Bolstered by Greg’s support, Nancy continued through the process and procured a team of people to help her finish the project. Her editor, Julie Talbot, challenged Nancy to go back and write the details of the boys’ stories with deeper emotion. It was a struggle for Nancy, so Julie wrote sample passages to show her what she meant. Inspired by Julie’s examples, Nancy was able to go back and completely write the parts of the story that included the boys.
“I wrote (the book) for my family for one, because I wanted everyone who didn’t know them to know how incredible they were and how lucky I was to have them. I’ve had people tell me, ‘I’ve known you for ten years but I never knew your family. Now, I feel like I know them.’”
Part tribute, part cathartic healing, the book-writing process has changed Nancy’s perspective. “The actual writing gave me permission to think about the question, ‘How did you survive?’ which I didn’t really know the answer to before I started. I look back and I saw it was my family. It was my upbringing. It was the expectations I had. It was who I was when I was born. It was the relationships I had throughout my life. It was my siblings. It was the other losses I had. It was feeling like I had a purpose at school. It was seeing that I actually made a difference.”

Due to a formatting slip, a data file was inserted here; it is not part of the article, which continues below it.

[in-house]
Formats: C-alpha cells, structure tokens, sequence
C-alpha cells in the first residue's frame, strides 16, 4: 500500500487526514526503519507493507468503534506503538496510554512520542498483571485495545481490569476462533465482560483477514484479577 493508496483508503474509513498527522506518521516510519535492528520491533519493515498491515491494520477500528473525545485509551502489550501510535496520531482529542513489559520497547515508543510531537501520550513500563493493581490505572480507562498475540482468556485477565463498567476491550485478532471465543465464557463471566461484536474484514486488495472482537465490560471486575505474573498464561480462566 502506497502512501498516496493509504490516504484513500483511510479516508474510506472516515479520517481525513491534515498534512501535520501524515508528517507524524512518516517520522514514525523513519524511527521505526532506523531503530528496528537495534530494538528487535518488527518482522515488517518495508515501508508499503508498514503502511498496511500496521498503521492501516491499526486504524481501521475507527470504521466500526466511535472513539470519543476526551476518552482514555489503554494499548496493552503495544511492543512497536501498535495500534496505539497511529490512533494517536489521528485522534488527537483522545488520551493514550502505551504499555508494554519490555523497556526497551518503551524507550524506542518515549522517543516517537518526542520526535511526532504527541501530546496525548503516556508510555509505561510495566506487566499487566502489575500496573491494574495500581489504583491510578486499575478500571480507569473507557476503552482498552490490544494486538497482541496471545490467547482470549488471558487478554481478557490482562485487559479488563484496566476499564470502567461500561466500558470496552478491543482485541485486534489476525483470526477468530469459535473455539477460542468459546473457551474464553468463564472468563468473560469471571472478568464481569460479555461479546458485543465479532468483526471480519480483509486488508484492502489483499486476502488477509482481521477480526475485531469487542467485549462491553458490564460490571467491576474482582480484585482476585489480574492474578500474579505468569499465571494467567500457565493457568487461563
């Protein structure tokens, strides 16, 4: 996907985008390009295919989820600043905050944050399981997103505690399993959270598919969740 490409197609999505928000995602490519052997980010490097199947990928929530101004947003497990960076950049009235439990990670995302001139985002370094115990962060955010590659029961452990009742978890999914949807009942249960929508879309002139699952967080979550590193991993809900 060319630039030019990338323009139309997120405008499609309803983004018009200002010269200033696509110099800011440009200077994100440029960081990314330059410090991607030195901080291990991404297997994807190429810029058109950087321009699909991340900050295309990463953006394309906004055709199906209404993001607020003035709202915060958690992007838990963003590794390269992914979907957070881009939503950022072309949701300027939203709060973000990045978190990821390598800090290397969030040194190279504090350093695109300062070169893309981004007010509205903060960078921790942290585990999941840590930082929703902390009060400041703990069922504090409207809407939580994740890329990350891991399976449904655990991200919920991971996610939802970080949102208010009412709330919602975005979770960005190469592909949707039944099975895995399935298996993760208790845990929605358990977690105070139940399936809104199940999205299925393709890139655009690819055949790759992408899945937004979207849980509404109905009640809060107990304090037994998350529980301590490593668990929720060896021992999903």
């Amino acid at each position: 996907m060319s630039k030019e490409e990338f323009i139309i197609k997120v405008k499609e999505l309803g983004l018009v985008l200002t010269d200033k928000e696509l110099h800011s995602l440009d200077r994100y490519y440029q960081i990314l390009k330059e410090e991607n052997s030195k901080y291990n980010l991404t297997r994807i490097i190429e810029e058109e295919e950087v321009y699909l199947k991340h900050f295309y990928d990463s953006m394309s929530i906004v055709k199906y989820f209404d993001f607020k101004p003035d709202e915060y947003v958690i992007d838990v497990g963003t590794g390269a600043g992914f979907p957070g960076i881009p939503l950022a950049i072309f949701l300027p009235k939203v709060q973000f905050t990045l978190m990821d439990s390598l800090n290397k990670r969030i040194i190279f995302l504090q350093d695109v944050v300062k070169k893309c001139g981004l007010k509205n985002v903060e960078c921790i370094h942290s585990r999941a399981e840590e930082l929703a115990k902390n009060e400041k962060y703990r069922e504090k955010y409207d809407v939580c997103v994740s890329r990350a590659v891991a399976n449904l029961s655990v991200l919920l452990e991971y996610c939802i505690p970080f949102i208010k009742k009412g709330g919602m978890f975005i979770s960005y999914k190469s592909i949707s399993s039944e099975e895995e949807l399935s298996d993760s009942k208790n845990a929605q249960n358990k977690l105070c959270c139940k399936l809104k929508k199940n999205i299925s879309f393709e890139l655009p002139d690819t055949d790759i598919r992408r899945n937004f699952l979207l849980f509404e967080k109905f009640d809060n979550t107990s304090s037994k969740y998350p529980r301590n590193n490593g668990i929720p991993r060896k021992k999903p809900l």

Nancy has no plans to ever write another book, but what she learned about herself writing this one is a series of answers to her question about survival. The book has had an enormous impact on her, but she had very little expectation about the difference the book would make for others.
“One woman told me, ‘This book helped me so much as my husband was dying. I’ve kept it by my bed and re-read it after he passed away.’ I have no idea what it is in the book that helped her,” Nancy admits, “but what I do know is that the book has helped me to celebrate what I had and to be happy with what I have now.”
After the plane crash, Nancy was given two books that made a difference for her: Companion Through the Darkness by Stephanie Ericsson and A Grace Disguised by Jerry L. Sittser.
Buy Radical Survivor: One woman’s path through life, love, and unchartered tragedy.
Photos courtesy of Nancy Saltzman.
Meagan Frank is senior writer of Books Make a Difference.